Chinese stay true to tradition

From Fatima Bulla in China
CHINESE tradition is always etched in whatever people from this ancient civilisation do.

Whether it’s food, innovation, or structure, it always find itself attached to an inspiration of the history and tradition of China.

As such, if it’s the famous Palace Museum, also known as the Forbidden City, the Great Wall, technological innovations, and exhibitions, etcetera, it always traces back to Chinese culture and tradition.

In the past four months, I have experienced Chinese lifestyle, everything they possess be it in innovations, infrastructural designs, tourism exhibitions and instruments of national semblance. They all trace back to origins of their traditions.

It follows that when the Chinese celebrate their cultural festivals, they leave no stone unturned to mark their importance with every minute detail signifying the meaning which traces back to their founding fathers.

The Chinese go all out when it’s time for their traditional festivals.

Some of the traditional festivals celebrated here include the Spring Festival, which is the Chinese New Year, the Qingming Festival and Duanwu Festival, popularly known as the Dragon Boat Festival in the Western World.

The Qingming Festival, translated to Tomb Sweeping Day, is celebrated on the first day of the fifth solar term of the traditional Chinese lunisolar calendar. This makes it the 15th day after the Spring Equinox, either on April 4 or 5 in any given year.

The festival is observed by the Han Chinese to remember their ancestors. People often burn paper gifts for the dead. In addition, they also clean and sweep their ancestors’ graves although with the passing of time, others prefer to place flowers.

In observing the day, the Qingming is also reflected in the tea culture, Chinese painting and literature. On the day, people put on a special Chinese dress, known as the Hanfu.

Deeply rooted from Huang Di and developed in the Han dynasty between 206 B.C -220 A.D, the dress code is influenced by the Confucianism and Chinese legal system.

So with the richness of their heritage in mind, the Chinese celebrate this day by putting on the Hanfu, hold musical performances and find time to award photographers for capturing the Willow culture.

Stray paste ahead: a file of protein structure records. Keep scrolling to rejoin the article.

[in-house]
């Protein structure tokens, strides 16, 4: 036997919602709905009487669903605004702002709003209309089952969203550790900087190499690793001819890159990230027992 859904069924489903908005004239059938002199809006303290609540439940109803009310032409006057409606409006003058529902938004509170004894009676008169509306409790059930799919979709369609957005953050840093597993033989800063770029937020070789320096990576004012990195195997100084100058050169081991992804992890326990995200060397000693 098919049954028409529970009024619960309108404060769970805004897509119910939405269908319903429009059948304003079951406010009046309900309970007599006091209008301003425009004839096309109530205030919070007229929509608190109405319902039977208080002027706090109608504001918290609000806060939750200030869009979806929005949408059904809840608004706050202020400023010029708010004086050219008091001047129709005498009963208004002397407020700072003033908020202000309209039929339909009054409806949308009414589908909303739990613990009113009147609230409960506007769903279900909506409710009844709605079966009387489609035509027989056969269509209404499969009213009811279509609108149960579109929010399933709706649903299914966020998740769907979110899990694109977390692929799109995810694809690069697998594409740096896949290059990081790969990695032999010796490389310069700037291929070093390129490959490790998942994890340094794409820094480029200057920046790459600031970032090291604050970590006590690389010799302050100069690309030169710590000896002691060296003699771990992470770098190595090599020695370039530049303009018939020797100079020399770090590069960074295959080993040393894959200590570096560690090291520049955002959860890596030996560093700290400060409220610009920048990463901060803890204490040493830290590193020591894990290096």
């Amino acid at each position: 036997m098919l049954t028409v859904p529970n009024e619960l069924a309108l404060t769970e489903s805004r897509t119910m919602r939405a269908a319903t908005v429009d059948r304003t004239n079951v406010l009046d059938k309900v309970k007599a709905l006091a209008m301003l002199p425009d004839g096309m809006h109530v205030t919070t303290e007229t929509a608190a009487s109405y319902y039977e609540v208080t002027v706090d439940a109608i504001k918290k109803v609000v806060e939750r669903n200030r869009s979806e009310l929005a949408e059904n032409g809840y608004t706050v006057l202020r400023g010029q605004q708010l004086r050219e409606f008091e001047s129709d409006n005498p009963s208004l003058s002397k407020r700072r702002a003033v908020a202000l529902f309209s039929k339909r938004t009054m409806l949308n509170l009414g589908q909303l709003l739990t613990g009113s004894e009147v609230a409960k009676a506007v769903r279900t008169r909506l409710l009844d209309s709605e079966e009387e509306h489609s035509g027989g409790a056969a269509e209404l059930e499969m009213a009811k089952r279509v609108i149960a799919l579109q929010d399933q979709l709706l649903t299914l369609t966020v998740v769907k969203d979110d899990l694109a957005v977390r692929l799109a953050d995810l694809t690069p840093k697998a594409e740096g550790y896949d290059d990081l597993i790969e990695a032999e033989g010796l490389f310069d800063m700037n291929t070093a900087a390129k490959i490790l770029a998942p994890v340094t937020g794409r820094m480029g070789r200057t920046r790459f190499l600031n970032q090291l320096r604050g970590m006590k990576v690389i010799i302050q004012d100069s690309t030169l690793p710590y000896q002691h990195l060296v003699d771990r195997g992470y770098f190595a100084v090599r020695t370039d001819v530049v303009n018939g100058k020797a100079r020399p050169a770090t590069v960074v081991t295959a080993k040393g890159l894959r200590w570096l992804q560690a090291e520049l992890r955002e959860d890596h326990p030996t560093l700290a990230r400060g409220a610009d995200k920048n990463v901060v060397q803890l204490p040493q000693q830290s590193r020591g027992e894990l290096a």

On the other hand, the Duanwu Festival is a traditional holiday which occurs near the summer solstice. Also known as Zhongxio Festival, the Chinese commemorate fealty and filial piety on this day.

The festival has its origins linked to the death of Chinese poet and minister Qu Yuan, of the ancient state of Chu during the Warring States period of the Zhou Dynasty.

History has it that Qu, who was a cadet member of the Chu royal house, served in high offices. When the king decided to ally with the increasingly powerful state of Qin, Qu was banished for opposing the alliance.

While in exile, Qu wrote a lot of poetry and 28 years later, Qin captured the capital of Chu. As a result, Qu was in despair and committed suicide by drowning in the Miluo River.

It is said that local people who admired him raced out in their boats to save him or at least retrieve his body. This is said to be the origins of dragon boat races, which are held annually.

However, when his body could not be found, they dropped balls of sticky rice into the river so that the fish would eat them instead of Qu’s body.

So today, the sticky rice, known as Zongzi, is part of Chinese dishes and is served during commemoration of the festival, on the fifth day of the fifth month of the Chinese calendar.

It is also served as part of any other meal.

The sticky rice is considered a symbol of luck.

41,854 total views, no views today